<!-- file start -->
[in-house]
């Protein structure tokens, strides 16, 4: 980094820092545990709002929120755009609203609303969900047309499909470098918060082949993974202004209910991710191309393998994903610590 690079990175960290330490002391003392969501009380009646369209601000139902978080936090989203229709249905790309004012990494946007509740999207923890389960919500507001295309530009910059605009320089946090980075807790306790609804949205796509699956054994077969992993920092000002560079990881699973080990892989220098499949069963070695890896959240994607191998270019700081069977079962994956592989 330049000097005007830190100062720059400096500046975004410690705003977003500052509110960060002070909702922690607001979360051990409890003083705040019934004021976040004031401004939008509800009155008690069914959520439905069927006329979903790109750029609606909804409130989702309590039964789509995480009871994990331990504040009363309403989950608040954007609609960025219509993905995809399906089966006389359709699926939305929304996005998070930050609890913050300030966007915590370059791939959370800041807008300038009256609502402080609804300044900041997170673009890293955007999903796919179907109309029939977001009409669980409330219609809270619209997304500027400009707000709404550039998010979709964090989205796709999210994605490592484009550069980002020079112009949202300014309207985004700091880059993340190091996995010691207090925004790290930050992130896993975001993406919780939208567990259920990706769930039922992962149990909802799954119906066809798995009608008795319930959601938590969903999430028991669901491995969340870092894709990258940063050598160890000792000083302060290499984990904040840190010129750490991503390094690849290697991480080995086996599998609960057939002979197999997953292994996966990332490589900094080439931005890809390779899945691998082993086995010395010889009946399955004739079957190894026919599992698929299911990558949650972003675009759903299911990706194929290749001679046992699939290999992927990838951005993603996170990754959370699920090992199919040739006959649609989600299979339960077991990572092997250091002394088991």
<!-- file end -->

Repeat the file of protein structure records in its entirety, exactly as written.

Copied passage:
[in-house]
């Protein structure tokens, strides 16, 4: 980094820092545990709002929120755009609203609303969900047309499909470098918060082949993974202004209910991710191309393998994903610590 690079990175960290330490002391003392969501009380009646369209601000139902978080936090989203229709249905790309004012990494946007509740999207923890389960919500507001295309530009910059605009320089946090980075807790306790609804949205796509699956054994077969992993920092000002560079990881699973080990892989220098499949069963070695890896959240994607191998270019700081069977079962994956592989 330049000097005007830190100062720059400096500046975004410690705003977003500052509110960060002070909702922690607001979360051990409890003083705040019934004021976040004031401004939008509800009155008690069914959520439905069927006329979903790109750029609606909804409130989702309590039964789509995480009871994990331990504040009363309403989950608040954007609609960025219509993905995809399906089966006389359709699926939305929304996005998070930050609890913050300030966007915590370059791939959370800041807008300038009256609502402080609804300044900041997170673009890293955007999903796919179907109309029939977001009409669980409330219609809270619209997304500027400009707000709404550039998010979709964090989205796709999210994605490592484009550069980002020079112009949202300014309207985004700091880059993340190091996995010691207090925004790290930050992130896993975001993406919780939208567990259920990706769930039922992962149990909802799954119906066809798995009608008795319930959601938590969903999430028991669901491995969340870092894709990258940063050598160890000792000083302060290499984990904040840190010129750490991503390094690849290697991480080995086996599998609960057939002979197999997953292994996966990332490589900094080439931005890809390779899945691998082993086995010395010889009946399955004739079957190894026919599992698929299911990558949650972003675009759903299911990706194929290749001679046992699939290999992927990838951005993603996170990754959370699920090992199919040739006959649609989600299979339960077991990572092997250091002394088991």